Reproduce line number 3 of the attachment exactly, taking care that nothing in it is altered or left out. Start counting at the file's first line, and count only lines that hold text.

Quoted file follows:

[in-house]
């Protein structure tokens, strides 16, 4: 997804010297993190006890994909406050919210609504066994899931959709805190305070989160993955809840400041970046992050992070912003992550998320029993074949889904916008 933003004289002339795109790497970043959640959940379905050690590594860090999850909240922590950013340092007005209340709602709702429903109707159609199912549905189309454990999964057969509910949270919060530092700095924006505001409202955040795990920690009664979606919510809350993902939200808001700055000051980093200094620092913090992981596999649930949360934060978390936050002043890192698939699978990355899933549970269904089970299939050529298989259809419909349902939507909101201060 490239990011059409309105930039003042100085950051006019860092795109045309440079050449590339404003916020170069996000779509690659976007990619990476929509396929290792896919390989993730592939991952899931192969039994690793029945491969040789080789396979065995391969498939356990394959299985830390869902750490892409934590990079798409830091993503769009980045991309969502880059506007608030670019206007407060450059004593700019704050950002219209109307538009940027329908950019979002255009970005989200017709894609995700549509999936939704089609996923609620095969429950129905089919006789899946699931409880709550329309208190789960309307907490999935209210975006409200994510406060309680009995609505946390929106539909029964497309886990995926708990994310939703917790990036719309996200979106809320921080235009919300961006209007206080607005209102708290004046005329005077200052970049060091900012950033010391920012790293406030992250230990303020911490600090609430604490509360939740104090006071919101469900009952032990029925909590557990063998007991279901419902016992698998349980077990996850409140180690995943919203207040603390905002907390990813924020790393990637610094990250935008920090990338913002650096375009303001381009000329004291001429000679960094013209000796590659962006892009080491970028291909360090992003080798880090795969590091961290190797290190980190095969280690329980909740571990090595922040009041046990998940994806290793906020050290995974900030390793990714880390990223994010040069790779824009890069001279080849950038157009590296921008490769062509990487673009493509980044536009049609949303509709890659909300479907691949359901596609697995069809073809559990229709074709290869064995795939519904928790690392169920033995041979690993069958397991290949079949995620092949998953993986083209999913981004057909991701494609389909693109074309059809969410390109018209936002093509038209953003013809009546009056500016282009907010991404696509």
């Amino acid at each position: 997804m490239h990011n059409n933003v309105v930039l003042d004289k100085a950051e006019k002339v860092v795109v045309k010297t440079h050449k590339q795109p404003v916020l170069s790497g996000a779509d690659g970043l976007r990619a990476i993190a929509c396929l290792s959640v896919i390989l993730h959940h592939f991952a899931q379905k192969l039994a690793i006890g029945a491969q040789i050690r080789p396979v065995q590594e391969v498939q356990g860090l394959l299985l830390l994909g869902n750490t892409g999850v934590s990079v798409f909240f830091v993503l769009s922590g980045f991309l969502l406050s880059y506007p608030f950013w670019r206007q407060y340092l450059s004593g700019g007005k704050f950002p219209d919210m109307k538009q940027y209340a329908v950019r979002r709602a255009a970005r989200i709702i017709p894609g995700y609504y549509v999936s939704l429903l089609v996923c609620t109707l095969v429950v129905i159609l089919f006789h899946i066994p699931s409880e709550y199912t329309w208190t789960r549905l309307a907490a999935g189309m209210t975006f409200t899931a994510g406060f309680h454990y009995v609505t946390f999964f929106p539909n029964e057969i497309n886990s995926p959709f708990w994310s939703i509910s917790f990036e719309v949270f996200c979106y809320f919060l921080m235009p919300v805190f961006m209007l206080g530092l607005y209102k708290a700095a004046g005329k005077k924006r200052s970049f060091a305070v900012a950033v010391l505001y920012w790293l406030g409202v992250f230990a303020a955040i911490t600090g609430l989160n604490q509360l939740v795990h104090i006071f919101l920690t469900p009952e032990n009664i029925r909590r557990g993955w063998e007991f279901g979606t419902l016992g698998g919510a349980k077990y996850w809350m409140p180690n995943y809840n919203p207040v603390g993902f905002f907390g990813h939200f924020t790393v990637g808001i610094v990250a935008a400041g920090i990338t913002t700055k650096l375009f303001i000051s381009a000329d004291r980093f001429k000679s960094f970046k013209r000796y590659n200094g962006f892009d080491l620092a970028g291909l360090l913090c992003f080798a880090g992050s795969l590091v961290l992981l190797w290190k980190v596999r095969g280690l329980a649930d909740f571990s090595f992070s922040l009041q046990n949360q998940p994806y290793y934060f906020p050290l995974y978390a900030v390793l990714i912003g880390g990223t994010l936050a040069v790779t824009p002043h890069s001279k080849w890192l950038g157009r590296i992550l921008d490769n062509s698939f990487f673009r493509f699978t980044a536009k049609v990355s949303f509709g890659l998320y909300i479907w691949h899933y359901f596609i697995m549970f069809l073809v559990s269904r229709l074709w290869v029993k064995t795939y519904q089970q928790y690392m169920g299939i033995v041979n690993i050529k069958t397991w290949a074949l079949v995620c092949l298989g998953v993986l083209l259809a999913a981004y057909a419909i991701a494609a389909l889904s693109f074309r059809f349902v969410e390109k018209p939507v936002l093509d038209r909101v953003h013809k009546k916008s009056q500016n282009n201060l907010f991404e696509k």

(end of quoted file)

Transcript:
């Amino acid at each position: 997804m490239h990011n059409n933003v309105v930039l003042d004289k100085a950051e006019k002339v860092v795109v045309k010297t440079h050449k590339q795109p404003v916020l170069s790497g996000a779509d690659g970043l976007r990619a990476i993190a929509c396929l290792s959640v896919i390989l993730h959940h592939f991952a899931q379905k192969l039994a690793i006890g029945a491969q040789i050690r080789p396979v065995q590594e391969v498939q356990g860090l394959l299985l830390l994909g869902n750490t892409g999850v934590s990079v798409f909240f830091v993503l769009s922590g980045f991309l969502l406050s880059y506007p608030f950013w670019r206007q407060y340092l450059s004593g700019g007005k704050f950002p219209d919210m109307k538009q940027y209340a329908v950019r979002r709602a255009a970005r989200i709702i017709p894609g995700y609504y549509v999936s939704l429903l089609v996923c609620t109707l095969v429950v129905i159609l089919f006789h899946i066994p699931s409880e709550y199912t329309w208190t789960r549905l309307a907490a999935g189309m209210t975006f409200t899931a994510g406060f309680h454990y009995v609505t946390f999964f929106p539909n029964e057969i497309n886990s995926p959709f708990w994310s939703i509910s917790f990036e719309v949270f996200c979106y809320f919060l921080m235009p919300v805190f961006m209007l206080g530092l607005y209102k708290a700095a004046g005329k005077k924006r200052s970049f060091a305070v900012a950033v010391l505001y920012w790293l406030g409202v992250f230990a303020a955040i911490t600090g609430l989160n604490q509360l939740v795990h104090i006071f919101l920690t469900p009952e032990n009664i029925r909590r557990g993955w063998e007991f279901g979606t419902l016992g698998g919510a349980k077990y996850w809350m409140p180690n995943y809840n919203p207040v603390g993902f905002f907390g990813h939200f924020t790393v990637g808001i610094v990250a935008a400041g920090i990338t913002t700055k650096l375009f303001i000051s381009a000329d004291r980093f001429k000679s960094f970046k013209r000796y590659n200094g962006f892009d080491l620092a970028g291909l360090l913090c992003f080798a880090g992050s795969l590091v961290l992981l190797w290190k980190v596999r095969g280690l329980a649930d909740f571990s090595f992070s922040l009041q046990n949360q998940p994806y290793y934060f906020p050290l995974y978390a900030v390793l990714i912003g880390g990223t994010l936050a040069v790779t824009p002043h890069s001279k080849w890192l950038g157009r590296i992550l921008d490769n062509s698939f990487f673009r493509f699978t980044a536009k049609v990355s949303f509709g890659l998320y909300i479907w691949h899933y359901f596609i697995m549970f069809l073809v559990s269904r229709l074709w290869v029993k064995t795939y519904q089970q928790y690392m169920g299939i033995v041979n690993i050529k069958t397991w290949a074949l079949v995620c092949l298989g998953v993986l083209l259809a999913a981004y057909a419909i991701a494609a389909l889904s693109f074309r059809f349902v969410e390109k018209p939507v936002l093509d038209r909101v953003h013809k009546k916008s009056q500016n282009n201060l907010f991404e696509k």